The Sturgis Motorcycle Rally, held annually in Sturgis, South Dakota, is the biggest gathering of bikers in the world. Every summer, some half a million gearheads roar toward the Black Hills for a week of communal cruising, a mass celebration of that eternal dream: the freedom of the open road. During the rally, Sturgis is basically Harley-ville, USA. Which is why, last summer, the hog-fest played host to an unlikely guest, one who made the pilgrimage to the beating heart of biker culture on a plane: the British fashion designer Louise Goldin.
“I didn’t know what I was walking into, but it was pretty incredible,” Goldin told me recently of the event. The London-born, New York-based Goldin is the first to admit that she’s not a motorcycle person. She does not own or ride one. But Goldin has a big job in the world of bikes. She was brought to Sturgis by Harley-Davidson, which hired her last February to be the company’s first-ever creative director, charged with turning its seemingly infinite cachet in the motorcycle world into globally relevant fashion. Sturgis was a research trip, a full scale cultural immersion amidst the highest concentration of Harley-Davidson gear on the planet.
“Everyone has a reaction when they think of Harley,” Goldin said. Most people think of the bikes she observed in Sturgis. But, arguably, they’re more likely to think of clothes first. Harley merch isn’t just ubiquitous among die-hard bikers. T-shirts emblazoned with the Harley shield logo are in the merch pantheon alongside Playboy bunny trucker hats and Rolling Stones-tongue-logo-everything. In 2022, Harley-Davidson did $270 million in clothing and gear sales alone, which means Harley’s apparel business is already bigger than many big fashion brands. Goldin’s job is to add a more modern layer of sophistication to the offerings. To make sure that the next time you think of the brand, you might picture something a bit more fashion-forward than, say, a tee with a screaming Eagle on it.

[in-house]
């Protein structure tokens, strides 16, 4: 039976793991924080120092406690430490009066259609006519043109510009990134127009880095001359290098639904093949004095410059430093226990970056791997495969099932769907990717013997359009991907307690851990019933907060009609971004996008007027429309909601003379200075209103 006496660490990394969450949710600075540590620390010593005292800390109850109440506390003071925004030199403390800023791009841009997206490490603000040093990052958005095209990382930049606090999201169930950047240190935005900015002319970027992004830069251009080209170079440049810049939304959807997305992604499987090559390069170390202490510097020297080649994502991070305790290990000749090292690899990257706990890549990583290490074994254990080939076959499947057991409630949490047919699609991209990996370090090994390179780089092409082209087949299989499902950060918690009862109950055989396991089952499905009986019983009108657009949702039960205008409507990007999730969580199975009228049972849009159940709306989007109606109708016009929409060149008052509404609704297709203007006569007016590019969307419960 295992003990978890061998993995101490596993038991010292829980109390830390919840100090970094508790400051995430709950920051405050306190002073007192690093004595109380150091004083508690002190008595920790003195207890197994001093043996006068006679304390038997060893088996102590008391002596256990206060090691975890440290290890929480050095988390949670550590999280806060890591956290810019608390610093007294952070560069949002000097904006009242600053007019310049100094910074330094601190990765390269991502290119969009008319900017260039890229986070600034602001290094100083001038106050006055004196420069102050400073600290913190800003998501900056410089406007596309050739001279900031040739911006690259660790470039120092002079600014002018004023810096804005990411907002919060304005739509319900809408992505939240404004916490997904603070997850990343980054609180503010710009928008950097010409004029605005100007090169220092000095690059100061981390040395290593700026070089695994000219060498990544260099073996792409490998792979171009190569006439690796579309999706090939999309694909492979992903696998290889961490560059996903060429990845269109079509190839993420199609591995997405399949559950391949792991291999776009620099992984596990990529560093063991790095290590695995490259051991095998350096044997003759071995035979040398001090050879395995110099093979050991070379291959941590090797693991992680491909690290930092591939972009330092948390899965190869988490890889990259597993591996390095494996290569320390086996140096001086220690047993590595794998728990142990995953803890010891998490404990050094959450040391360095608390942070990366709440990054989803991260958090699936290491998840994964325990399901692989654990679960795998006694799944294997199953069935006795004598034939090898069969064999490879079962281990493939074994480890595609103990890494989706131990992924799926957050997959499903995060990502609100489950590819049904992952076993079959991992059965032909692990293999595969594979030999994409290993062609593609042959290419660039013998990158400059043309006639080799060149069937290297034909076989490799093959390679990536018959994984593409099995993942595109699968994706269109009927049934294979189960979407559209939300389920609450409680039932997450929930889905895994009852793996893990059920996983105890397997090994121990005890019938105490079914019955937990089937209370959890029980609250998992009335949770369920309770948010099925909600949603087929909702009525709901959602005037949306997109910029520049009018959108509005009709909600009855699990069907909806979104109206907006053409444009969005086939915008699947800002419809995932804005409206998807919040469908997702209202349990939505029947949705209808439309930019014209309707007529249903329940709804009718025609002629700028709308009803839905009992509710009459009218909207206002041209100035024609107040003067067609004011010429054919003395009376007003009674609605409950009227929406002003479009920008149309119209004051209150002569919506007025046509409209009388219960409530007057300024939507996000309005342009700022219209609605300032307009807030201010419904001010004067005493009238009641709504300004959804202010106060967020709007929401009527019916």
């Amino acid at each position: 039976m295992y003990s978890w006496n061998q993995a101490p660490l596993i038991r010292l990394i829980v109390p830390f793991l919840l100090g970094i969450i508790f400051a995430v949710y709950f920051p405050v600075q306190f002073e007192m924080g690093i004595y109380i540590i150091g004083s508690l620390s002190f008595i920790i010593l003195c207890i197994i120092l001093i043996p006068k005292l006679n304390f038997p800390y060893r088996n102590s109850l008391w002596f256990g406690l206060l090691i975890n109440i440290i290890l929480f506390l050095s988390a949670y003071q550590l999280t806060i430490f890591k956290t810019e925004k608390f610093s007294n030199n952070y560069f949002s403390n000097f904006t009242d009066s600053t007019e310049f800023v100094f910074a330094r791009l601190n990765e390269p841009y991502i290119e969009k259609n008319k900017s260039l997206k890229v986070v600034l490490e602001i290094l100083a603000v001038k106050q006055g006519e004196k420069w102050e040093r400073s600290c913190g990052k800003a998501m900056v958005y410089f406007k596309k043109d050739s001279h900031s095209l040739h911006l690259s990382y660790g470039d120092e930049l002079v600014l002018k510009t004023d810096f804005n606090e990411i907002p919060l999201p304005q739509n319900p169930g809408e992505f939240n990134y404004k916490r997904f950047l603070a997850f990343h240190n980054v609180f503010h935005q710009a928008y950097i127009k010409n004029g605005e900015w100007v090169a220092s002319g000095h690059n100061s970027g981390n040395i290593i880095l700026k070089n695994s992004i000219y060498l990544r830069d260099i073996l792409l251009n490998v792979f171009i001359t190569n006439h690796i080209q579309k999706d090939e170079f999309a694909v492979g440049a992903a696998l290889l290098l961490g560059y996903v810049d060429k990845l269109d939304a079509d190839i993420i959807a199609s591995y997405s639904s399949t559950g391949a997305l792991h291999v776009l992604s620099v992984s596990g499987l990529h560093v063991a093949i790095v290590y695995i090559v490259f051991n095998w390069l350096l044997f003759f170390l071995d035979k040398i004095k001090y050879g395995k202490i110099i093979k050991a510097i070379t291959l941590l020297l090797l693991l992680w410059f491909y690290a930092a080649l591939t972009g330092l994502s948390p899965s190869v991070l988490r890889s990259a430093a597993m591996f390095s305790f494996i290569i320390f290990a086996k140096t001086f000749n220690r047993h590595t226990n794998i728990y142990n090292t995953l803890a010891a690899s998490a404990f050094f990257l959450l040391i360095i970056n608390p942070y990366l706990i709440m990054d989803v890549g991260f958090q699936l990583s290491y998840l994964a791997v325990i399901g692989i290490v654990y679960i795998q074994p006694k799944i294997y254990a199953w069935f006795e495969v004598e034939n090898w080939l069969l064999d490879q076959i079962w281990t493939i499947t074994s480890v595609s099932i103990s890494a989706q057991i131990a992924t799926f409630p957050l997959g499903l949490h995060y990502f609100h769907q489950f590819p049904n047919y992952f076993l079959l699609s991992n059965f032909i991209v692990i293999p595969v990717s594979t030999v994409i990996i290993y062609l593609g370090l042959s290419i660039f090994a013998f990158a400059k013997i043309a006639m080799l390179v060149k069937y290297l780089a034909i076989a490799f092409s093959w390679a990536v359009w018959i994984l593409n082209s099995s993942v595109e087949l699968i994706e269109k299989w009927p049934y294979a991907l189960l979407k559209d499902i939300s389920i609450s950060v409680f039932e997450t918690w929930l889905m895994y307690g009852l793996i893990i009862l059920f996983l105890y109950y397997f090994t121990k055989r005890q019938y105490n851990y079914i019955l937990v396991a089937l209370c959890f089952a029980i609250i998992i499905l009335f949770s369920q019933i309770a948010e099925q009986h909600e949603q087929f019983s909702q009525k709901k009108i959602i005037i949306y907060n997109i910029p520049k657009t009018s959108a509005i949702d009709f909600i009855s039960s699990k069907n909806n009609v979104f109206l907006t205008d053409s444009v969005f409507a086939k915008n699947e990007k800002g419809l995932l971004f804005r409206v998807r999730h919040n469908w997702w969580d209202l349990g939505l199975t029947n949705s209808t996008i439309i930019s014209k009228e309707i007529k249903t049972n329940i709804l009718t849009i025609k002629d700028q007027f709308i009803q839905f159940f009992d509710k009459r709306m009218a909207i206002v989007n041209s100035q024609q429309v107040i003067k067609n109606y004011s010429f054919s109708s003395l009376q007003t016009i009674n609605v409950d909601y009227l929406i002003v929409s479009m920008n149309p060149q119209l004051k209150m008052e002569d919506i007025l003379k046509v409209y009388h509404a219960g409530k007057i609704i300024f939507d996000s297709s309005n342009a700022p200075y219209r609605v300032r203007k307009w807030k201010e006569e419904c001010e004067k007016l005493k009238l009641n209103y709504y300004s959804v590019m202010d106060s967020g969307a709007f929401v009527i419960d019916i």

Perhaps something like what she was surrounded by on a recent afternoon in Harley’s new Tribeca design studio. Goldin, best known in the industry for helping Kanye “Ye” West build Yeezy from the ground up, was putting the finishing touches on Bar & Shield, one of three lines she is introducing with Harley in March as part of a project dubbed H-D Collections.
“It’s really about defining silhouettes,” Goldin said as she thumbed through a rack of all-black gear, most of which appeared bulletproof. “Simplicity. Drawing it back, rebuilding it, super muted, super dark.” According to an industry survey, the median age of motorcycle riders in the United States is going up, rising from 47 to 50 from 2014-2019. Goldin’s stuff is clearly aimed at a much younger demographic—not your patch-emblazoned-leather-vest wearing retiree, but a new generation of American style rebels, the kind who get around on CitiBikes but lust after Chrome Hearts. As young design assistants (several plucked from Central Saint Martins, the Harvard of fashion schools and Goldin’s alma mater) popped in and out, Goldin pulled out a group of leather pieces that feel both of the Harley world and squarely on trend: oversized black moto jackets cut from dense Vanson hides, alongside slouchy leather moto pants, not an embroidered patch on them. If normal Harley leather jackets channel a somewhat dated American soulfulness, these pieces are drenched with a modern, almost kinky attitude—like what a current day Robert Mapplethorpe would wear to an underground techno club. Which is also how many young fashion fans, whose wardrobes incorporate luxury fashion, streetwear, and vintage, like to dress today.
According to Harley-Davidson CEO Jochen Zeitz, the goal of the new project is to reach exactly this type of person. “By opening our brand to people that identify with the attitude and adventurous spirit of Harley-Davidson, whether they are a rider or not, we believe H-D Collections provides an opportunity of a first touchpoint to bring new consumers into the brand,” Zeitz said.